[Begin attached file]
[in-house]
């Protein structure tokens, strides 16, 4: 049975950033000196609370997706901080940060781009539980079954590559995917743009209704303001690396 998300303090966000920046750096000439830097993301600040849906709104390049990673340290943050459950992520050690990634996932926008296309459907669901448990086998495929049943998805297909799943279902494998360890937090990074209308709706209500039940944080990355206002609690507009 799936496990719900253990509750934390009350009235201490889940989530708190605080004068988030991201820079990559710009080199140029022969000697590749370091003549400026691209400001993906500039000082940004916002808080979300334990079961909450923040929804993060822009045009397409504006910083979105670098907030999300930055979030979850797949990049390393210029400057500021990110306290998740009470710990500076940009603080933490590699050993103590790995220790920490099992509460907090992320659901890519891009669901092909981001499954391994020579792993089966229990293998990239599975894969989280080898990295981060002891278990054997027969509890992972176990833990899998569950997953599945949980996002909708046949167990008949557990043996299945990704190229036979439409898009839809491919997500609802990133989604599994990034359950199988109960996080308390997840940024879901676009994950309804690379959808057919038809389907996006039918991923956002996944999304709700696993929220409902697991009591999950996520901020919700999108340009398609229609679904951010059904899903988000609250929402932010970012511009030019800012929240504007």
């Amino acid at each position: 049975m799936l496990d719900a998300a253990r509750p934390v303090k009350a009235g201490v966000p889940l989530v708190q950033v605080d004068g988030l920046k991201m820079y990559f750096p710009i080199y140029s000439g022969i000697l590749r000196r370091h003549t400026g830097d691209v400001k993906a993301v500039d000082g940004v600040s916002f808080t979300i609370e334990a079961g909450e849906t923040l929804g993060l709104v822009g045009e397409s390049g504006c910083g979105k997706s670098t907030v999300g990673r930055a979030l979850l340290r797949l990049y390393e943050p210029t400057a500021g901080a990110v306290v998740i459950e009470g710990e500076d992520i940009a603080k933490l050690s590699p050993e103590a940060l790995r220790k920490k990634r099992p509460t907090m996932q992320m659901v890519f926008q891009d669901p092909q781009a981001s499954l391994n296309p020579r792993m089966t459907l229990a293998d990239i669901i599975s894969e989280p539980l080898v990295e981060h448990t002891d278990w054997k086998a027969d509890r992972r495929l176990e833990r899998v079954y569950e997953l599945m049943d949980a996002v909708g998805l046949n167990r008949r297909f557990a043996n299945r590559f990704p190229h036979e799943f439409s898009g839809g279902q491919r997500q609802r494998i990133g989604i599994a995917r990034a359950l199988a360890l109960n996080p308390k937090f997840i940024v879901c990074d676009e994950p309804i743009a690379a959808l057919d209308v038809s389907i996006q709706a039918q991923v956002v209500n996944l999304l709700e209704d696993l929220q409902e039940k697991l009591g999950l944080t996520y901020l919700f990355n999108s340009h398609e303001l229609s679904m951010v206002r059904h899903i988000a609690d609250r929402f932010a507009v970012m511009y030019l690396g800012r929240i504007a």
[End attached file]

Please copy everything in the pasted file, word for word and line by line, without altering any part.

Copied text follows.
[in-house]
């Protein structure tokens, strides 16, 4: 049975950033000196609370997706901080940060781009539980079954590559995917743009209704303001690396 998300303090966000920046750096000439830097993301600040849906709104390049990673340290943050459950992520050690990634996932926008296309459907669901448990086998495929049943998805297909799943279902494998360890937090990074209308709706209500039940944080990355206002609690507009 799936496990719900253990509750934390009350009235201490889940989530708190605080004068988030991201820079990559710009080199140029022969000697590749370091003549400026691209400001993906500039000082940004916002808080979300334990079961909450923040929804993060822009045009397409504006910083979105670098907030999300930055979030979850797949990049390393210029400057500021990110306290998740009470710990500076940009603080933490590699050993103590790995220790920490099992509460907090992320659901890519891009669901092909981001499954391994020579792993089966229990293998990239599975894969989280080898990295981060002891278990054997027969509890992972176990833990899998569950997953599945949980996002909708046949167990008949557990043996299945990704190229036979439409898009839809491919997500609802990133989604599994990034359950199988109960996080308390997840940024879901676009994950309804690379959808057919038809389907996006039918991923956002996944999304709700696993929220409902697991009591999950996520901020919700999108340009398609229609679904951010059904899903988000609250929402932010970012511009030019800012929240504007």
């Amino acid at each position: 049975m799936l496990d719900a998300a253990r509750p934390v303090k009350a009235g201490v966000p889940l989530v708190q950033v605080d004068g988030l920046k991201m820079y990559f750096p710009i080199y140029s000439g022969i000697l590749r000196r370091h003549t400026g830097d691209v400001k993906a993301v500039d000082g940004v600040s916002f808080t979300i609370e334990a079961g909450e849906t923040l929804g993060l709104v822009g045009e397409s390049g504006c910083g979105k997706s670098t907030v999300g990673r930055a979030l979850l340290r797949l990049y390393e943050p210029t400057a500021g901080a990110v306290v998740i459950e009470g710990e500076d992520i940009a603080k933490l050690s590699p050993e103590a940060l790995r220790k920490k990634r099992p509460t907090m996932q992320m659901v890519f926008q891009d669901p092909q781009a981001s499954l391994n296309p020579r792993m089966t459907l229990a293998d990239i669901i599975s894969e989280p539980l080898v990295e981060h448990t002891d278990w054997k086998a027969d509890r992972r495929l176990e833990r899998v079954y569950e997953l599945m049943d949980a996002v909708g998805l046949n167990r008949r297909f557990a043996n299945r590559f990704p190229h036979e799943f439409s898009g839809g279902q491919r997500q609802r494998i990133g989604i599994a995917r990034a359950l199988a360890l109960n996080p308390k937090f997840i940024v879901c990074d676009e994950p309804i743009a690379a959808l057919d209308v038809s389907i996006q709706a039918q991923v956002v209500n996944l999304l709700e209704d696993l929220q409902e039940k697991l009591g999950l944080t996520y901020l919700f990355n999108s340009h398609e303001l229609s679904m951010v206002r059904h899903i988000a609690d609250r929402f932010a507009v970012m511009y030019l690396g800012r929240i504007a």